Re: [isabelle] I need a fixed mutable array



On 14-06-18 14:26, Ramana Kumar wrote:
I recommend looking at the other (non-x86) processor models in HOL4 too. Not all are complex and huge (though I guess that depends on your perspective).

Ramana,

Thanks for the suggestion. There's always more to say than anyone wants to read.

I'll say the same thing here that I'll say to Peter Lammich about the info he gave me. It's probably better that I didn't get this information from you before now. In particular, my finding this link from your tip:

www.cl.cam.ac.uk/~acjf3/arm

That would be about ARMv7. The ARM Cortex-A15 was the CPU I thought I was going to go with. Please see [1] and [2] below.

There's like three main factors in looking at CPUs: they need to be sold on a board that's affordable, they need to have a large following, and they need to have some lasting power.

The Sony Playstation 3 CPU looks great, and it's fairly cheap, but then the Sony PS4 is changing to an AMD CPU. That's a bad sign.

Basically, there's GPUs, ARM, and Intel i7. Part of my pursuit began with looking for processors that have 256-bit data registers, because I used to work in graphics image generators, which had 256-bit wide data busses.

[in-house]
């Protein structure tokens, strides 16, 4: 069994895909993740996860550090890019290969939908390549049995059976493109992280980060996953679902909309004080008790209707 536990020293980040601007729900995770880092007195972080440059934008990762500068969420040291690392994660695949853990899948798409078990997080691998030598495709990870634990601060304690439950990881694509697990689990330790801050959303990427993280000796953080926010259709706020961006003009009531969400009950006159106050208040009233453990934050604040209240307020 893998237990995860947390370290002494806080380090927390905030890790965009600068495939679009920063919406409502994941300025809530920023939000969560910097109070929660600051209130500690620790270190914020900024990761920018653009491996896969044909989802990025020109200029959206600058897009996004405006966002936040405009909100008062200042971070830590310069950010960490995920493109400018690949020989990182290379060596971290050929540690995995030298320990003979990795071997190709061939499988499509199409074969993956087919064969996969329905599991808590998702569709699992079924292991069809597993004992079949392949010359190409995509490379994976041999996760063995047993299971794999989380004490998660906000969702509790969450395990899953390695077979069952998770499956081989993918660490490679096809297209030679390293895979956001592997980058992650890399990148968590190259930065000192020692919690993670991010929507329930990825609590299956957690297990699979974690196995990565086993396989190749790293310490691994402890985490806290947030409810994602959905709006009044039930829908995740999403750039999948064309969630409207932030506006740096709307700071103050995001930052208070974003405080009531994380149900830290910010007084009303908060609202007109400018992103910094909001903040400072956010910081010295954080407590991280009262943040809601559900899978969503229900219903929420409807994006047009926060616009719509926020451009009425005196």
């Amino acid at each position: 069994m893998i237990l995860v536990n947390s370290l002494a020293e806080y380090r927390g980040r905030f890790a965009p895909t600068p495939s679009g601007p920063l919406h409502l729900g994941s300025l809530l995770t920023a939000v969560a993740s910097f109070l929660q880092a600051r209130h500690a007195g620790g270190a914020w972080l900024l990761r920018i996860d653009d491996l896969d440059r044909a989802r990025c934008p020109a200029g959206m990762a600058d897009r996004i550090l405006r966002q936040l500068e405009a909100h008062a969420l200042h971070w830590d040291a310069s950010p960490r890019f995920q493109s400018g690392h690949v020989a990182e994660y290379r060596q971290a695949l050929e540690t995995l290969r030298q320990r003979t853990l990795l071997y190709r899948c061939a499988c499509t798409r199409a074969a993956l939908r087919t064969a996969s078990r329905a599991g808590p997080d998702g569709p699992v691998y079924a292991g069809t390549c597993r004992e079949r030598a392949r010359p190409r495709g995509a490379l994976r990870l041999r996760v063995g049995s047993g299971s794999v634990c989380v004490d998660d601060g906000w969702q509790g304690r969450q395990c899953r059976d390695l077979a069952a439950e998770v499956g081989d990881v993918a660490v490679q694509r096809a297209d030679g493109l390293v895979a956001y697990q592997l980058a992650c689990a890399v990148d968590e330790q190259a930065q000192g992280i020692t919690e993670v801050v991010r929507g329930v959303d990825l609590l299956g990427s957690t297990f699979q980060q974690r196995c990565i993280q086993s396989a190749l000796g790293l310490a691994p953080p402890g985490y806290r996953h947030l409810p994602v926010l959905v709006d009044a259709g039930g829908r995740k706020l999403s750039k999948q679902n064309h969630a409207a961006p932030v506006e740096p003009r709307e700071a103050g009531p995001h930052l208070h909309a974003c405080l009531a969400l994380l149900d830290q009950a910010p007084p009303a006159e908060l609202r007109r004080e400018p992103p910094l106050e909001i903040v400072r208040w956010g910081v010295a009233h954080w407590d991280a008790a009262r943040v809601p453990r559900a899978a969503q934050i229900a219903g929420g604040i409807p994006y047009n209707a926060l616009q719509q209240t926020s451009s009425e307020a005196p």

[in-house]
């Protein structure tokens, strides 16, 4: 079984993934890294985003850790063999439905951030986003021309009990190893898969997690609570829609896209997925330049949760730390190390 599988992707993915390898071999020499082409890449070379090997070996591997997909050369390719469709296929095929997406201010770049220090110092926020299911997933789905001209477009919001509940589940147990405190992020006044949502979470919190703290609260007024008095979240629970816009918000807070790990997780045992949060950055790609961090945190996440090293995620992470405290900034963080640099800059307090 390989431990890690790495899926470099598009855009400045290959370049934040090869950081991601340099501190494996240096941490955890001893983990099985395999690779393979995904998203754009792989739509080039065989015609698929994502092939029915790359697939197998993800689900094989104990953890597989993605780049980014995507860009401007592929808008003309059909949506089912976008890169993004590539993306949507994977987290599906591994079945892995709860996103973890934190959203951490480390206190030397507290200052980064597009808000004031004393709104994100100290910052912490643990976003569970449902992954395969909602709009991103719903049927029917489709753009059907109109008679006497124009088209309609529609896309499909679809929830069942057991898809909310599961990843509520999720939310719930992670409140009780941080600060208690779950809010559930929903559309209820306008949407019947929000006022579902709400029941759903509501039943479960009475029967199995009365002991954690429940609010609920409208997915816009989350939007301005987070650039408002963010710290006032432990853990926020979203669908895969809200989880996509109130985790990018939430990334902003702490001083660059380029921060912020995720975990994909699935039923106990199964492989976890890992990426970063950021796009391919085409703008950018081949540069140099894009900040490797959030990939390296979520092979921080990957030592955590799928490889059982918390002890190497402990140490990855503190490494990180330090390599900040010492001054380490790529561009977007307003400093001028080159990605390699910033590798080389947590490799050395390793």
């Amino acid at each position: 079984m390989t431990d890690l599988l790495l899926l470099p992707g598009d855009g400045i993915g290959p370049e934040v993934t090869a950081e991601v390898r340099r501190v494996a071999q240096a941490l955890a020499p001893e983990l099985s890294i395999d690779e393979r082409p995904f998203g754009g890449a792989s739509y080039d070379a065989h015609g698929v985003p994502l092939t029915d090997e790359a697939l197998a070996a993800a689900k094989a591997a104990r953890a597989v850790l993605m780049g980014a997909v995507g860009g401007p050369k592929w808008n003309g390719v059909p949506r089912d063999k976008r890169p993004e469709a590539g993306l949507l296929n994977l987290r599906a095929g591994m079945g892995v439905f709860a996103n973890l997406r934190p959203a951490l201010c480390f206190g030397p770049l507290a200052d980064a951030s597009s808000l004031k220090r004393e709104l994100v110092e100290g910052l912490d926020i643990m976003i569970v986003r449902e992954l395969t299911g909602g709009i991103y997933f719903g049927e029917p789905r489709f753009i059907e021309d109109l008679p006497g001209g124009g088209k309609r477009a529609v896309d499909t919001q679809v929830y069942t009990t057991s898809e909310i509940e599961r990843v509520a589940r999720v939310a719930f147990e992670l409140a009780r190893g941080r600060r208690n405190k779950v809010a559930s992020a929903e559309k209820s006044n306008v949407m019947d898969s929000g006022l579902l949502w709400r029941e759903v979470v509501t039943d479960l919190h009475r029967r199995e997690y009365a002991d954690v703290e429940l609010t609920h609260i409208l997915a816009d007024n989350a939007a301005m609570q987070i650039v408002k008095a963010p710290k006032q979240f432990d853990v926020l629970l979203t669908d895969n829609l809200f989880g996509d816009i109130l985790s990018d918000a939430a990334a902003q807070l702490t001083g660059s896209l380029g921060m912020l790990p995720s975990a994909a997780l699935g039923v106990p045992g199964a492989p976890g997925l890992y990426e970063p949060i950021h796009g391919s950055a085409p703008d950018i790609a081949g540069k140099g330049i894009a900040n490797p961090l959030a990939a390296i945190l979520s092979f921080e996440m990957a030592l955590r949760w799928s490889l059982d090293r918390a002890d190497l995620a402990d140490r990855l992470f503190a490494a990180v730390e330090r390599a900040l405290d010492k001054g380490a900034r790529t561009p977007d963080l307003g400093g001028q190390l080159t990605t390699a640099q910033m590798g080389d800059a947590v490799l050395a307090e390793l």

It was there all the time with the i7, and even before for 128-bit, with SSE, SSE2, SSS3, SS3, SS4, and now it's there for 256-bit, with AVX extensions.

RISC and ARM sounds like it should be fast, but then I looked at [3], and it's not like they blow everyone away.

I think an i7 is hard to beat, with 4 cores and 8 threads, with a clock at 3 to 4 GHz.. Lots of people have them, and people don't have to do anything special to run them, unlike embedded processors, or external, single board Linux computers.

All these practical considerations have a big part in influencing what route I think I should go. ARM is good, but then there's all sorts of special things I have to do for, among other things, develop tools.

Regards,
GB


[1] Samsung Exynos 5 Octa: http://www.samsung.com/global/business/semiconductor/minisite/Exynos/products5octa_5410.html

[2] ODROID-X3: ARM Cortex-A15 / Cortex A7 / Samsung Exynos 5 Octa based computer for $169.
  http://hardkernel.com/main/products/prdt_info.php?g_code=G137510300620

[3] CoreMark integers tests: http://www.eembc.org/coremark/index.php (sort by CoreMark/MHz)

[4] Brix with i7-4770R: http://www.amazon.com/BRIX-Pro-GB-BXI7-4770R-Desktop-Computer/dp/B00HX3OJSG/ref=sr_1_5?ie=UTF8&qid=1402845781&sr=8-5&keywords=gigabyte+brix




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